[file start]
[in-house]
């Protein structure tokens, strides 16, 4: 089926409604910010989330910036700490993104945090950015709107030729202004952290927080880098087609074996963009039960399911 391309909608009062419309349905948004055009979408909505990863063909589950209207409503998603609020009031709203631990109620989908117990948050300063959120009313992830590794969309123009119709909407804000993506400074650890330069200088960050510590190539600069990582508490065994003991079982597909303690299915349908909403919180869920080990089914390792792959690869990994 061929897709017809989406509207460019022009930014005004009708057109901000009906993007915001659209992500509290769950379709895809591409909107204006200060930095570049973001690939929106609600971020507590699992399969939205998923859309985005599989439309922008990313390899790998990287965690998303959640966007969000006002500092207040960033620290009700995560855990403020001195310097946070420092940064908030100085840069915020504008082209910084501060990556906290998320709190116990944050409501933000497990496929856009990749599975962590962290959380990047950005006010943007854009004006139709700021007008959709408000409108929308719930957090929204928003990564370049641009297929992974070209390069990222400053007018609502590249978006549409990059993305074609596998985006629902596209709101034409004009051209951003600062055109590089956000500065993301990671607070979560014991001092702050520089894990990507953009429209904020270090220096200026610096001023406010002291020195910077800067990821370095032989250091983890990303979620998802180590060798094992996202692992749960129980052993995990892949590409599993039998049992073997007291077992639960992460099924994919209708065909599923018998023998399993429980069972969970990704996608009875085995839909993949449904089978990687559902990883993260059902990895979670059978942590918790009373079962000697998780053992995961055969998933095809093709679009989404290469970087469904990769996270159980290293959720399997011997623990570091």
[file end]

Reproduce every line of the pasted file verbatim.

[in-house]
């Protein structure tokens, strides 16, 4: 089926409604910010989330910036700490993104945090950015709107030729202004952290927080880098087609074996963009039960399911 391309909608009062419309349905948004055009979408909505990863063909589950209207409503998603609020009031709203631990109620989908117990948050300063959120009313992830590794969309123009119709909407804000993506400074650890330069200088960050510590190539600069990582508490065994003991079982597909303690299915349908909403919180869920080990089914390792792959690869990994 061929897709017809989406509207460019022009930014005004009708057109901000009906993007915001659209992500509290769950379709895809591409909107204006200060930095570049973001690939929106609600971020507590699992399969939205998923859309985005599989439309922008990313390899790998990287965690998303959640966007969000006002500092207040960033620290009700995560855990403020001195310097946070420092940064908030100085840069915020504008082209910084501060990556906290998320709190116990944050409501933000497990496929856009990749599975962590962290959380990047950005006010943007854009004006139709700021007008959709408000409108929308719930957090929204928003990564370049641009297929992974070209390069990222400053007018609502590249978006549409990059993305074609596998985006629902596209709101034409004009051209951003600062055109590089956000500065993301990671607070979560014991001092702050520089894990990507953009429209904020270090220096200026610096001023406010002291020195910077800067990821370095032989250091983890990303979620998802180590060798094992996202692992749960129980052993995990892949590409599993039998049992073997007291077992639960992460099924994919209708065909599923018998023998399993429980069972969970990704996608009875085995839909993949449904089978990687559902990883993260059902990895979670059978942590918790009373079962000697998780053992995961055969998933095809093709679009989404290469970087469904990769996270159980290293959720399997011997623990570091």